Naozumi Takenaka

Back to Contents of Issue: September 2000

President, digitiminimi

by Daniel Scuka

For many, the Internet is the biggest, baddest moneymaking machine ever devised by Western capitalism, and that's what drives many of the companies and Netpreneurs reported on by mainstream media. But for some, money is not an immediate goal (or even a goal at all), and the Internet is instead an opportunity to explore new dimensions in art and communications, and build a global village. If we can communicate and share our humanity, the thinking goes, there's less chance we'll annihilate each other, or continue allowing starvation in a world of plenty. And just as there are engineers, developers, and content producers who enable online commerce, there are technical spirits who enable the online world of art. Naozumi Takenaka is one of them.

Takenaka is president of 3-year-old digitiminimi (, an interactive Web design and software development house founded by Takenaka and Ryuichi Sakamoto, one of Japan's best-known composers, musicians, and digital artists (see For webcasters Takenaka and Sakamoto, timing is everything: "Timing is very important for streaming video," says Takenaka, "and controlling how and when the packets arrive -- that's the trick."

Why the obsession with packet switching? "On the regular Internet, there's little control over when and in what order data packets -- the digital currency of exchange between the Net's routers and switches -- arrive at a destination. What we've done is combine VPN (virtual private networking) techniques with an interesting way of buffering, temporarily storing data packets until they're needed." Takenaka won't reveal the details, but he claims that his "dirty hack" involved developing a whole new software layer running on a regular Intel architecture machine. According to the young engineer, what he achieved was a new method of fixing the time and source of all packets arriving at a particular computer, creating what he calls a "virtual static connection."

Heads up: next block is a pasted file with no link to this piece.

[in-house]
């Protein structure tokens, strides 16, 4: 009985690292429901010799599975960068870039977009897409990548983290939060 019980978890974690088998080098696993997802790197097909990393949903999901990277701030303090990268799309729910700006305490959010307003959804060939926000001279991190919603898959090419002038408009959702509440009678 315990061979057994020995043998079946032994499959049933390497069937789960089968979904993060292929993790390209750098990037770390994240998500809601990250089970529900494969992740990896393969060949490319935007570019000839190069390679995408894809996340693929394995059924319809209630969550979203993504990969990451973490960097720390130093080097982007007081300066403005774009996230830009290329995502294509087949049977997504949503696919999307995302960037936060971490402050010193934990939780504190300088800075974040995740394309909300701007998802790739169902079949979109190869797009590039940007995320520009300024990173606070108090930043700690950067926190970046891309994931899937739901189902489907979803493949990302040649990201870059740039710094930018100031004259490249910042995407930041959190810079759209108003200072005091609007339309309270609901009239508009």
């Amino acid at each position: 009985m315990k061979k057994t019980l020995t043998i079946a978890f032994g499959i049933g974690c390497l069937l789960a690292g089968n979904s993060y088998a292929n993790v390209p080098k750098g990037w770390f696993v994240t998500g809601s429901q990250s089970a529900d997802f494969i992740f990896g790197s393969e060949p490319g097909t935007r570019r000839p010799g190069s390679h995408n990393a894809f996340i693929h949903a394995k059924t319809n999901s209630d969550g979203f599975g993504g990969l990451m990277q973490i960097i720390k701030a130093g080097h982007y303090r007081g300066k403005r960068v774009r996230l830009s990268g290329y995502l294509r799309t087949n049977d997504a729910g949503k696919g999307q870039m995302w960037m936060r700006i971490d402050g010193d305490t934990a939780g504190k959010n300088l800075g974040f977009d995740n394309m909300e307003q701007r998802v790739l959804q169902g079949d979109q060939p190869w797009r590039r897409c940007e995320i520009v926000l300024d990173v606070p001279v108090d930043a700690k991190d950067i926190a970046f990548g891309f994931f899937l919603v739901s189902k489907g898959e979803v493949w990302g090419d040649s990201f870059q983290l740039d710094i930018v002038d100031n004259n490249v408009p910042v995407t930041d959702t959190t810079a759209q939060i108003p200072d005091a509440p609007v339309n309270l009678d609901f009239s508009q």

But the results of his work, if not the technical details, became spectacularly public last September when his techniques powered a global webcast called Opera Life, featuring Sakamoto as producer of a three-stage, tightly synchronized opera spanning Tokyo and Osaka for the Japanese performances, Frankfurt for the European arm, and New York for the US. In the US and Europe, Sakamoto is probably more famous as a composer of music for movies such as The Last Emperor and Sheltering Sky. Recently, he's been focusing on bringing Internet technologies to the forefront of art and making his performances more interactive, and last year's webcast opera offered far more than just an MTV-style simulcast of your local rock band.

"We created a downloadable app that presented images on the viewers' computers," explains Takenaka, "and the music produced at each location was precisely timed to coincide with the images being displayed. This freed up bandwidth, which we used to increase the quality of the sound." Viewers could also choose to watch a video provided by another custom-made app, and Net audience feedback was measured with a "hand clapping" app that gave real-time feedback to the performers and audiences at the live venues. "We estimated that 400,000 people were watching via the Web based on server usage of the applause app," says Takenaka.

The opera required extensive resources and (expensive) bandwidth, but Sakamoto's name has spectacular drawing power. Corporate sponsors included NTT, PSINet, Cisco Japan, Cannon, and other heavyweights of the digital world.

But with the virtual curtain having fallen on last year's performances, like any artist Takenaka is now faced with the more prosaic questions of eating and rent. His next project? "We're developing an eticketing service for mobile platforms," he says. "It will provide electronically as well as visually verifiable ticket sales. We're also working on safe surfing technology for children." He's got a few other pots on boil as well, but won't be specific. "We don't really have a business plan; we take on projects case by case. Certainly no one's given us any investment money," he says. Sadly, changing the world via the Net sometimes pays far less than selling handbags or flogging Viagra.

Note: The function "email this page" is currently not supported for this page.